Looking to Apply for an Art Major?

Seven Clark

As early deadlines loom closer and closer, I’ve been working harder and harder to keep up with everything. Other students are working on essays, questions, and letters of rec, but students applying for visual art majors are working on portfolios, too! Here are some things to do to help you with your portfolio:


  1. Make a list of your colleges

Similar, to my last article, one of the first things you should do when applying to schools is research the educational institution you’re interested in, and make a list of what it offers for you. Later on, when you narrow the list down to colleges you want to apply to, make sure to take a look at their portfolio requirements for the degree you want to pursue. Then, make a spreadsheet of the requirements, so that if some overlap, you submit those same parts for each application. 

Here’s an example of my spreadsheet. I’m applying for the animation degrees at these colleges.

A spreadsheet of portfolio requirements from different colleges.
  1. Look for teachers to write letters of recommendation for you

One thing that some institutions will require from you is a letter of recommendation, specifically from someone who is familiar with your artwork. My advice is that even if the school doesn’t require this, do it anyway, since it can make your application more appealing.

When asked what students can do to help art teachers write their letter of recommendation, visual arts teacher Ms. Nathan responded, “I think it’s really helpful to understand your aspiration as an artist – not just in five years, but in a few months. Tell your letter writers about what dream project you’d like to work on if given the resources, time, and support that a college would be able to provide for you.”

She expressed disappointment in not taking her art as seriously back then, since she didn’t take advantage of her institution’s resources and the ability to collaborate with other artists. Colleges will most likely provide more resources, tools, and connections then you can practically obtain after you graduate; all the resources you need to achieve your dreams will be right in front of you. You should take advantage of this!

Just email the teacher you want to request a letter of recommendation from, and make sure to add them on Naviance.


  1. Show off your best, most recent work

This will be the main part of your portfolio. For degrees focused on painting, drawing,

animation, or ceramics/pottery, the college will most likely ask you to submit 10-15 of your best, most recent pieces. They want you to show off your technical skills, your creativity, and the meaning behind your work, so you want to choose the pieces that reflect this.

Visual arts teacher Florian suggests:

– “Ask for help picking your best work- ask family, friends, or art teachers if you want feedback;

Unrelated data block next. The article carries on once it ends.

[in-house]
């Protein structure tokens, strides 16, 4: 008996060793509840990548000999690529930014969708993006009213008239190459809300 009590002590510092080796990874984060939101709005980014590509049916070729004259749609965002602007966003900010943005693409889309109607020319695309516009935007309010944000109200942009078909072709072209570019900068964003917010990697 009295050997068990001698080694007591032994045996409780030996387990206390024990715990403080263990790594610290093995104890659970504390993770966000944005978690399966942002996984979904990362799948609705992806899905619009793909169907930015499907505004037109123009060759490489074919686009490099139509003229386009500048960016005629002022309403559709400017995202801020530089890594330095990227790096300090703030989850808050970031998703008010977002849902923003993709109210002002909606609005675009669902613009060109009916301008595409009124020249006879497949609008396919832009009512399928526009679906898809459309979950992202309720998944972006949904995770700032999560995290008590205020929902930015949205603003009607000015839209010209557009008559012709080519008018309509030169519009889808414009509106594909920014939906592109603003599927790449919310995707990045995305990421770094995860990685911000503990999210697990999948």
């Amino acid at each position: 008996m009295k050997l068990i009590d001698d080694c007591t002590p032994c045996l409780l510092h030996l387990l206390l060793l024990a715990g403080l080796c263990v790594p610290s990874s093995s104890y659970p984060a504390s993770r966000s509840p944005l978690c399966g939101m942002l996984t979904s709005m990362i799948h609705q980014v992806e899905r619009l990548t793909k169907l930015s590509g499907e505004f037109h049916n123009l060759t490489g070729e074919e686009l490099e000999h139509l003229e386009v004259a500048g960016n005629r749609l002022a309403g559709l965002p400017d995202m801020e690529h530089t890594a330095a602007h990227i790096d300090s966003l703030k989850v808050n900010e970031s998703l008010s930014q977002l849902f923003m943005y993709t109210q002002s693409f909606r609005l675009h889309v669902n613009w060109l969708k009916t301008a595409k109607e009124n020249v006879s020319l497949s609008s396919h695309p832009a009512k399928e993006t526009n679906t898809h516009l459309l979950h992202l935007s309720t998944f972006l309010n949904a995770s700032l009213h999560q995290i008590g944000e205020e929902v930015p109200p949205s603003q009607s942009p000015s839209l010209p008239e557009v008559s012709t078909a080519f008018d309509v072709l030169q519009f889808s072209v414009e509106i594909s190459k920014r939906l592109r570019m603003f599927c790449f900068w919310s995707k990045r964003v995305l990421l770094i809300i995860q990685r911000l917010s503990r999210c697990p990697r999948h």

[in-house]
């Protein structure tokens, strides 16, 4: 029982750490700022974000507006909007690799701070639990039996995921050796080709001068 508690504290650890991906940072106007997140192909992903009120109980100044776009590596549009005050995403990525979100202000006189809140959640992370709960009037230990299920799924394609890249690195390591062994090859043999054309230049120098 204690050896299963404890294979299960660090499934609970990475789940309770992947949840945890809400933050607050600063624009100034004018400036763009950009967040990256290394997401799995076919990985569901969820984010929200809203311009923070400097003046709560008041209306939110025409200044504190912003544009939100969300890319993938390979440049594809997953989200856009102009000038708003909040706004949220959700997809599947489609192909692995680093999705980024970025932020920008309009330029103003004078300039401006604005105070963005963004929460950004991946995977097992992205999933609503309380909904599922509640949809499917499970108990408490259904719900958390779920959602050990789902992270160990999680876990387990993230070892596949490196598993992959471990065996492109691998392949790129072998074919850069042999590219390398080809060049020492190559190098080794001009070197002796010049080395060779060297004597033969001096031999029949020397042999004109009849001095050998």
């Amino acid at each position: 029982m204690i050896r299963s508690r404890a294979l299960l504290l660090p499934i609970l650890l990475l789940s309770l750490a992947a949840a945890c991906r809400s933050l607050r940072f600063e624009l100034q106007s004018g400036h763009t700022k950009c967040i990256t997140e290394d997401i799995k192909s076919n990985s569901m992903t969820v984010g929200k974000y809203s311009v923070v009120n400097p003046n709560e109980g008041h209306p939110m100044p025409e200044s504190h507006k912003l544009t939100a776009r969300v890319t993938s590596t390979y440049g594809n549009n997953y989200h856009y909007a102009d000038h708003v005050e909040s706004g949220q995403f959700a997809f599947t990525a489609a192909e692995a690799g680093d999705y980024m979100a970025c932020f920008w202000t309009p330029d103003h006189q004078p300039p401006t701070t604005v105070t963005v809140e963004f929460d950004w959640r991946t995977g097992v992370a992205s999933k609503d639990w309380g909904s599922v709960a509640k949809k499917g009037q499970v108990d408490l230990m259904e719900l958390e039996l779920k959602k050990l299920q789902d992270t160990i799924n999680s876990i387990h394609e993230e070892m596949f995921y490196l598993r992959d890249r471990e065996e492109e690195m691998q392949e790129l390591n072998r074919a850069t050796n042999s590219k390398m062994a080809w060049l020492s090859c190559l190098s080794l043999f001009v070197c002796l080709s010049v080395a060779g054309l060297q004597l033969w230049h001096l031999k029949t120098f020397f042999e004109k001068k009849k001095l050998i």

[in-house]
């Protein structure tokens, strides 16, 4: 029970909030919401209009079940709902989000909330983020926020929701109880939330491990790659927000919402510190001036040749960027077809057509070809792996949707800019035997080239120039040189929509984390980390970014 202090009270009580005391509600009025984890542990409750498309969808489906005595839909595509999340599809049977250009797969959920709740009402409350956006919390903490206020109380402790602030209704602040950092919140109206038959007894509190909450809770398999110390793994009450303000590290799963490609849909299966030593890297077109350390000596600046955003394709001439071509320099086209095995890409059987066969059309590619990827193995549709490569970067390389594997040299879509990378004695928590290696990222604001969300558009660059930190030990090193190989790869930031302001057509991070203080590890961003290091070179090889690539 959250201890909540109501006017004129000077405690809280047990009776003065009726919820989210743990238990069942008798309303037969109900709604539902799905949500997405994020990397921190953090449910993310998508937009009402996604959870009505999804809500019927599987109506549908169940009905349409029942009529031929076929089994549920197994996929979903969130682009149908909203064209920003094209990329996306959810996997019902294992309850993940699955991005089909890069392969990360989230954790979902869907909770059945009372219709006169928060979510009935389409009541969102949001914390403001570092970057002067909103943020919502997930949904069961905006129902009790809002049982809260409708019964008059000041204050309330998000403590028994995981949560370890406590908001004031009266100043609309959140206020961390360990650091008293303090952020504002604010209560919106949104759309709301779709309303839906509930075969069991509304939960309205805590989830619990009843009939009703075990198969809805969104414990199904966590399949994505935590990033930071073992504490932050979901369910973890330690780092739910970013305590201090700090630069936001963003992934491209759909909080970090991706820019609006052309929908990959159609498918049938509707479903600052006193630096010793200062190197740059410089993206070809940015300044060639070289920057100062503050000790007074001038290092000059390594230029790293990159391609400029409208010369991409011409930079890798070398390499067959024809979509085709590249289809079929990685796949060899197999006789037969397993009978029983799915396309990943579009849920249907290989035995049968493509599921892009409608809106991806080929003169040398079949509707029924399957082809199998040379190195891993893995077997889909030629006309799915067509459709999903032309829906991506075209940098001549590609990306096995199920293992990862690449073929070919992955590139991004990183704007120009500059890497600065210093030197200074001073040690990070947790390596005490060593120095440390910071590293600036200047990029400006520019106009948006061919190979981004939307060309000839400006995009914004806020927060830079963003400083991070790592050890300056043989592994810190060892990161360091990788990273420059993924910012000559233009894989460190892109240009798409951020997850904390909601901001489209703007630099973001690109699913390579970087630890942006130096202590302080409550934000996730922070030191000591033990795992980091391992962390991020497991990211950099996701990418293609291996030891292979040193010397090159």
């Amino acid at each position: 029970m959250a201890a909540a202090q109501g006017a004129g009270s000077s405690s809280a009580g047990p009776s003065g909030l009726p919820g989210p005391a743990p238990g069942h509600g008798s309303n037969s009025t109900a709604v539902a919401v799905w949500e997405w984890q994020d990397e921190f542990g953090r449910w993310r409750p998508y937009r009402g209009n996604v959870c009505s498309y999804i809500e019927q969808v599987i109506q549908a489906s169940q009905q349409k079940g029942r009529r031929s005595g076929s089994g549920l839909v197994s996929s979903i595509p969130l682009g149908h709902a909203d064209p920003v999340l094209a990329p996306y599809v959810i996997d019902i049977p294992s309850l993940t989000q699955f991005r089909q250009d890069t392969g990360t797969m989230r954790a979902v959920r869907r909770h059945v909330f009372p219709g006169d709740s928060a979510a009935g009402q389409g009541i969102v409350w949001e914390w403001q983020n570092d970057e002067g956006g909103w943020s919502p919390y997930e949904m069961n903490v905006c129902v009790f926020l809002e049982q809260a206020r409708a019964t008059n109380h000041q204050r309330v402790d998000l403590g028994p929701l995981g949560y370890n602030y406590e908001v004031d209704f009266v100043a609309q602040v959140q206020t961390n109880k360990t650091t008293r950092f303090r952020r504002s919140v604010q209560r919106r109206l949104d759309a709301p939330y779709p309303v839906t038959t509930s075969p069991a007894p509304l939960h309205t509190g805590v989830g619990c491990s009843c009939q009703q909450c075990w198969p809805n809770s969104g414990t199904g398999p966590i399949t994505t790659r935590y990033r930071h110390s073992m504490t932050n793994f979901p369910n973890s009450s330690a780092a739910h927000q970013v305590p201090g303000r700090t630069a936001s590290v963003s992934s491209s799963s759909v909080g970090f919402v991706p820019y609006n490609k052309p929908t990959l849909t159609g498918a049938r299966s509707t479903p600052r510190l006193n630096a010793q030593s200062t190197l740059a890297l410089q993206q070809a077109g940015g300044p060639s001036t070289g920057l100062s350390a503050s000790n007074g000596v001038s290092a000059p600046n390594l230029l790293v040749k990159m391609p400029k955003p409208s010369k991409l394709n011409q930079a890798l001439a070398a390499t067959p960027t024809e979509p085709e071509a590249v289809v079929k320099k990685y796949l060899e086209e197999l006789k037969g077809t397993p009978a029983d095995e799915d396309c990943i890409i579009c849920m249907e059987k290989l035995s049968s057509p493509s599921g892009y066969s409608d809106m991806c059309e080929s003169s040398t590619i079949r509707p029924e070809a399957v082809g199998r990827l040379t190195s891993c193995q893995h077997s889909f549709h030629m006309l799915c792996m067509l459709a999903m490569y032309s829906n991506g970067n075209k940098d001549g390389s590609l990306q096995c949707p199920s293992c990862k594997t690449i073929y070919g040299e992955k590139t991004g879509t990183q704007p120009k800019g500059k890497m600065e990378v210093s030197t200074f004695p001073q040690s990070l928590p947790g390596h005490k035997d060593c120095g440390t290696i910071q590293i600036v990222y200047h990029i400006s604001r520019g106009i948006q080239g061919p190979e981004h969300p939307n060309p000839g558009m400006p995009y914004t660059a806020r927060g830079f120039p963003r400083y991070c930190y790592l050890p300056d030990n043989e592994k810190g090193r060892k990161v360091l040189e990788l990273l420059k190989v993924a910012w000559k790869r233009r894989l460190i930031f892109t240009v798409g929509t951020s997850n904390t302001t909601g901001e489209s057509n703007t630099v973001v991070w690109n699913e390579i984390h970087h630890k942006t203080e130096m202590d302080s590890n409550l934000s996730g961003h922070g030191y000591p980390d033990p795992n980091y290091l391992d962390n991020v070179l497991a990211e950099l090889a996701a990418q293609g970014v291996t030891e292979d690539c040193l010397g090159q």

– Give the work the context it needs to be understood. If you can add a title or artist’s statements about your pieces, give them information about the ideas or process that went into it. 

– Most schools are interested in potential, not perfection. They want to see that you have passion and ideas- so don’t be afraid to submit work even if it’s not perfect.”

They explained that colleges will either ask for a portfolio, for example, fashion illustrations or finished garments, or for film, a supercut of your best films, or they will ask you to create a piece based off of a prompt they provide. The latter is more common among arts specific universities.

Ms. Nathan advises, “When you’re building a portfolio, allow your work to tell a visual story, guiding the viewer through your thought process, passions, questions, and explorations across the artworks.” Even if you focus on one idea or process, she says that you should still show your growth over time and your curiosity about the subject.


  1. Prepare a portfolio sketchbook

This isn’t for all majors, but depending on what you apply for, the college might also ask for a recent sketchbook in order to see your process – how you think about the shapes that make up figures, how you distort and reimagine them, etc. On YouTube, there are plenty of examples of sketchbook walkthroughs from people who got accepted into their school. You can use these as an example of what you can showcase through your sketchbook!


  1. Get your portfolio reviewed

  While this isn’t required, it can help out a lot to have an experienced artist’s opinion on your portfolio. You can ask teachers, experienced artists you know, and you can even sign up to have faculty from a college of interest review your portfolio. Some universities hold National Portfolio Days where you can also get your portfolio reviewed, but also get more information about the school.


One thing to keep in mind is to start early. The longer you spend on your portfolio, the cleaner it will be, and you will also be able to show your growth over time more easily. Florian says, “If you’re a younger student (not a senior) and you think you’ll want to submit artwork for your college portfolio, start making artwork now! It can be in an art class, after school program, or on your own. The more experience you have and the more work you can pick from, the easier the portfolio process is.” Don’t be discouraged if you start later, though. Building a portfolio might seem like a daunting task at first, but once you start it, it won’t seem so hard.